Tweet When I was in kindergarten, I remember my teacher telling me, "Don't be a tattletale." I don't remember what I had told her (or how many times I had tattled), but I do remember her response. Of course, that was over 50 years ago. My, how times have changed.
Today, students should never have to worry about tattling or "ratting" on someone. In fact, they should be encouraged to do so...whatever it is. If students see bullying or are bullied, if they see someone doing something illegal, if they see someone cheating, if they or someone they know is a victim of abuse or some other crime, they must tell someone. Tell a teacher, a parent, a minister, a policeman, or someone else in authority. And don't take "no" for an answer. If the teacher doesn't do anything, tell another teacher. If that doesn't help, tell your parents. Just make sure you're telling someone who can do something about the problem. If your teachers can't help, tell your parents. If they can't help, tell your minister or a police officer.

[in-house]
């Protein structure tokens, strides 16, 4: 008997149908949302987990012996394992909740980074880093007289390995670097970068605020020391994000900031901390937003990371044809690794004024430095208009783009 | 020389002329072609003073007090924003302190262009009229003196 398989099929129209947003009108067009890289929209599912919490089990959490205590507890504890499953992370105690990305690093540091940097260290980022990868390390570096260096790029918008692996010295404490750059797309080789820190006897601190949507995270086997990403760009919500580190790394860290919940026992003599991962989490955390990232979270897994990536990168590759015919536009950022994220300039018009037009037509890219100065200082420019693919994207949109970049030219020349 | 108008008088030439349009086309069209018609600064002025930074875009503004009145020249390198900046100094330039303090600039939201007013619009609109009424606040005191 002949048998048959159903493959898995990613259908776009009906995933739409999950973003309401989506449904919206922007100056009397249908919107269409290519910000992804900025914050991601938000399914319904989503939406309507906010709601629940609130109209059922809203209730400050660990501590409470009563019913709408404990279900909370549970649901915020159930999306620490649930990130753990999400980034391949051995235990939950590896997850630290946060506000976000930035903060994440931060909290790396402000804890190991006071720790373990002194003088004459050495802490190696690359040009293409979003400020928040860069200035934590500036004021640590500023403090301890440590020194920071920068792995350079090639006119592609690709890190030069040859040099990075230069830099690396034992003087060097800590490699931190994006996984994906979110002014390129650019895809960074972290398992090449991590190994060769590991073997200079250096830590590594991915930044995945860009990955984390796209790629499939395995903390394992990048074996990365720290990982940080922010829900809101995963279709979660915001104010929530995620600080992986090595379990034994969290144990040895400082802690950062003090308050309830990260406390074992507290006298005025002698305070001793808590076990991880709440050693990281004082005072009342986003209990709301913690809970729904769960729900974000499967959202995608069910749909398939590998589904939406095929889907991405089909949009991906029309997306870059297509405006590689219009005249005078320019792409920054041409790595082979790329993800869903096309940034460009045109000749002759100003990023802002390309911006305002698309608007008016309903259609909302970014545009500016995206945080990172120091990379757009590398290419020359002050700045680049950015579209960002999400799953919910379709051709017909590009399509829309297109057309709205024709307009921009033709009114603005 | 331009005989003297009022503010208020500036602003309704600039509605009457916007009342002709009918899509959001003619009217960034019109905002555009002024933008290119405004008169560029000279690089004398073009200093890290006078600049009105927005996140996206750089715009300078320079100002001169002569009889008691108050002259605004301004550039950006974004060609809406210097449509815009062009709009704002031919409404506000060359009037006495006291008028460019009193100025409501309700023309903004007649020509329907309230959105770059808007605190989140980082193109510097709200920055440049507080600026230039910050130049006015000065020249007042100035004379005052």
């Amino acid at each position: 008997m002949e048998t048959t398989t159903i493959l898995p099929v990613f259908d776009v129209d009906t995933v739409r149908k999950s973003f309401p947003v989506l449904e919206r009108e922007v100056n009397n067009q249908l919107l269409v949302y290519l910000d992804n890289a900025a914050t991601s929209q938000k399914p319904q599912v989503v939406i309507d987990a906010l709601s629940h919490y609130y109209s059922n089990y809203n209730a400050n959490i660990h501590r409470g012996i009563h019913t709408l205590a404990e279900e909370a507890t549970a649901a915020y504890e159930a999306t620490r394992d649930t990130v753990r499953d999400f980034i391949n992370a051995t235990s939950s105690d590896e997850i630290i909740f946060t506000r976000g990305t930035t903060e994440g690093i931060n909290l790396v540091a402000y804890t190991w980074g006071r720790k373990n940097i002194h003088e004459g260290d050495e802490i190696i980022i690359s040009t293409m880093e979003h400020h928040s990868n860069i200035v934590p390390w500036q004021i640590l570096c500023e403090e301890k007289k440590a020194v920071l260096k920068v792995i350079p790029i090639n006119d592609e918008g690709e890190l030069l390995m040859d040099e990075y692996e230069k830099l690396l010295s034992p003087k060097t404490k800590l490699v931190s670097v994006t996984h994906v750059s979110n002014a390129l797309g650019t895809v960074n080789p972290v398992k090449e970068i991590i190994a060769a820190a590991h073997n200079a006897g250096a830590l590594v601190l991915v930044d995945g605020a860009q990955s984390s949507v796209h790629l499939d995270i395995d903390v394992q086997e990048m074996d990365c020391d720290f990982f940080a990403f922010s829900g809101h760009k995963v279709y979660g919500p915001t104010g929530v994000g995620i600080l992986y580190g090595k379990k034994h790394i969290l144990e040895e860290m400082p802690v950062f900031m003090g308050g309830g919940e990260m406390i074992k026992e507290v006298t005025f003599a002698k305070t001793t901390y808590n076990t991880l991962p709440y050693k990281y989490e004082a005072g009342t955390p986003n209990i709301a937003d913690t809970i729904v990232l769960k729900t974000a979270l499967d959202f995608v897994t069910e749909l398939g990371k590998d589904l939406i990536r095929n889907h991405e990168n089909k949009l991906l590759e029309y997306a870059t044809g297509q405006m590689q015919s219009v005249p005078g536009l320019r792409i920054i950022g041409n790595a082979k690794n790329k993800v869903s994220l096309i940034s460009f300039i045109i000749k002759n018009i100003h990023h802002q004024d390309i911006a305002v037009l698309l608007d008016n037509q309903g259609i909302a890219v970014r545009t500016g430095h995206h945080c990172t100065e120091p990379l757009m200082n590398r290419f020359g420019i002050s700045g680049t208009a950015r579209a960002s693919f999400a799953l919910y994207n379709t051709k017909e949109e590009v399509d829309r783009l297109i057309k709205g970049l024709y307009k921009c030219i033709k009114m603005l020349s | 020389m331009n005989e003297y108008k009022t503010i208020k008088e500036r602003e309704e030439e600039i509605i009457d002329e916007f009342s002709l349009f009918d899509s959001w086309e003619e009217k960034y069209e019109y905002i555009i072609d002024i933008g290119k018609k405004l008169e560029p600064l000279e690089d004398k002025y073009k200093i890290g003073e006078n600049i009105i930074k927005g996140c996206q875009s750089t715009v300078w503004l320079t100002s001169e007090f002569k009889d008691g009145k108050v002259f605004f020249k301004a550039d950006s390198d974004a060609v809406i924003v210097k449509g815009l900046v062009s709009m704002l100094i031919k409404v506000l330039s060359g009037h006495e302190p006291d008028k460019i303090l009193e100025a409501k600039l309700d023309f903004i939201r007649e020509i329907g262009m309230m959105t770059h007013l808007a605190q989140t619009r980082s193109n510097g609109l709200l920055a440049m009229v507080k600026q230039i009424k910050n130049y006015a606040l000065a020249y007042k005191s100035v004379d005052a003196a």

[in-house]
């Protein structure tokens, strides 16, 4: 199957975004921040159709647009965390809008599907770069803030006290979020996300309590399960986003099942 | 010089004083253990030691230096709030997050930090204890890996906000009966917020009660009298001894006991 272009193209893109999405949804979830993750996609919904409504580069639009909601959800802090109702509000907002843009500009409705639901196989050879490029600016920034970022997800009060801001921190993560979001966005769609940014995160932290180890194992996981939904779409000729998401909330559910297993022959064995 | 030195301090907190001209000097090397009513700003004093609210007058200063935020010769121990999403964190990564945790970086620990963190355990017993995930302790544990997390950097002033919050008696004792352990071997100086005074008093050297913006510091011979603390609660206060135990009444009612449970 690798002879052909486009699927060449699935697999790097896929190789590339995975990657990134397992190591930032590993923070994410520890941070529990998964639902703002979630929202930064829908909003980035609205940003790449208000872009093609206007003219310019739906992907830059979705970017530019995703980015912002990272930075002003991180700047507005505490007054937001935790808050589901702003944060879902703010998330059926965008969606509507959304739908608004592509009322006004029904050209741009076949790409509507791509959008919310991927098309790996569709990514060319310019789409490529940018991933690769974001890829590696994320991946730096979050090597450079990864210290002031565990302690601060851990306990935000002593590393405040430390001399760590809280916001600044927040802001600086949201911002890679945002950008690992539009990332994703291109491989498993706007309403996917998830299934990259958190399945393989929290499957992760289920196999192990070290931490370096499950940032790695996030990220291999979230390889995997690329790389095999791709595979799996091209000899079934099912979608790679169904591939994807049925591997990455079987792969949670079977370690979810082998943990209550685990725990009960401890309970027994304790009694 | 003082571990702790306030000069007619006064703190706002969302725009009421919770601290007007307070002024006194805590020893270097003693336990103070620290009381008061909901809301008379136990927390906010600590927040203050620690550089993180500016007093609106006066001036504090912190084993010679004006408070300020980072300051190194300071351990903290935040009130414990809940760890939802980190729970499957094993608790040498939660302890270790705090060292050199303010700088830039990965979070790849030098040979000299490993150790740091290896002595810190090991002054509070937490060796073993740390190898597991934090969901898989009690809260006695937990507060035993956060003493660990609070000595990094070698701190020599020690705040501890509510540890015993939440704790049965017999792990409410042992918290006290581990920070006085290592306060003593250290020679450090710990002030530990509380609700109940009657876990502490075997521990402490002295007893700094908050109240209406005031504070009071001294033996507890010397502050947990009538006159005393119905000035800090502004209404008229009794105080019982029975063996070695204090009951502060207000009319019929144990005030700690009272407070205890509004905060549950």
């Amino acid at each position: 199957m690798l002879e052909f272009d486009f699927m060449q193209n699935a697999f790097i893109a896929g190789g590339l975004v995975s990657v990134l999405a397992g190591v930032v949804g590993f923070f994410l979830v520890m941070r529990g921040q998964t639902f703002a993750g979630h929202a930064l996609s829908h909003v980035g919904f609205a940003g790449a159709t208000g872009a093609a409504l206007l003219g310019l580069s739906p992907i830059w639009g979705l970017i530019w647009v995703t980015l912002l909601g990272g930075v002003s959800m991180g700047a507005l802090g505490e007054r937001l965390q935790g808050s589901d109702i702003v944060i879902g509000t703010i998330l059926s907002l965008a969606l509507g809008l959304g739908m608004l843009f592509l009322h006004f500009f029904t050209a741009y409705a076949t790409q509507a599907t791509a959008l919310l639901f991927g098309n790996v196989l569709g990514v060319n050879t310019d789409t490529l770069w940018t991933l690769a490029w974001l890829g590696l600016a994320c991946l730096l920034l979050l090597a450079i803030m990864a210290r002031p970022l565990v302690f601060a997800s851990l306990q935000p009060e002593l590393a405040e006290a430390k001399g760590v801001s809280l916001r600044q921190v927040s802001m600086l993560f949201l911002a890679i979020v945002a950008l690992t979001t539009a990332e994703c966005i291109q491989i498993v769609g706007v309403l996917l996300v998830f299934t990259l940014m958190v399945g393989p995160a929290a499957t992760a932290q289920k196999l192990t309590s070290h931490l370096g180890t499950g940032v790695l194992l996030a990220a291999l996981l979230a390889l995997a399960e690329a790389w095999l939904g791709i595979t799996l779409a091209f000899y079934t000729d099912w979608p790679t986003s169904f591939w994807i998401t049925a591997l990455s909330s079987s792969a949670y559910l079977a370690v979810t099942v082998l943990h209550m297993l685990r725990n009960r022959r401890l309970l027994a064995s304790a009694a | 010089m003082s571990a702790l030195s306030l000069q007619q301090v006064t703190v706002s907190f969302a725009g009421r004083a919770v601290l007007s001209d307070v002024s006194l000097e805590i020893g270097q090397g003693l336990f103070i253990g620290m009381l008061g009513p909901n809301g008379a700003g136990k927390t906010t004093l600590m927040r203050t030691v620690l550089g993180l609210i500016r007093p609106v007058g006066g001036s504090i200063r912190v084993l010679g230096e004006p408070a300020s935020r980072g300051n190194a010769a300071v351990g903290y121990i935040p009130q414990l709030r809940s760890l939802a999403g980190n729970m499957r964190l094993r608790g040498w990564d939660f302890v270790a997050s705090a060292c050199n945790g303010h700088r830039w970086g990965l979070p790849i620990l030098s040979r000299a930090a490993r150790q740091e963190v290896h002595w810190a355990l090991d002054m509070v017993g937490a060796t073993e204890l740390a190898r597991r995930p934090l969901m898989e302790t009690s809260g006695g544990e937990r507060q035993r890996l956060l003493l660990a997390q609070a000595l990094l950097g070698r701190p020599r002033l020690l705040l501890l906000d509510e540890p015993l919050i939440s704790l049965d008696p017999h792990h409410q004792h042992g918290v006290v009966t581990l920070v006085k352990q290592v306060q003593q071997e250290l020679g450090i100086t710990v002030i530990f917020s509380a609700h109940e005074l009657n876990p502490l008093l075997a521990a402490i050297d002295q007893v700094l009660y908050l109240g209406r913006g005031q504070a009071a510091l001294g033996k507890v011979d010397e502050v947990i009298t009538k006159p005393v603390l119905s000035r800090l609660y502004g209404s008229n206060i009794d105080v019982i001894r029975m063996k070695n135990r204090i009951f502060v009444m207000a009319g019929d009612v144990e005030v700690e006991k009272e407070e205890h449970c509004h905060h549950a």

Students may feel helpless in these situations. Those that feel helpless might feel that the only way to handle the situation is with violence. But violence often ends up being a permanent solution for what may be a temporary problem. The solution is to tell someone. Be a tattletale. Be a tattletale until the problem is solved.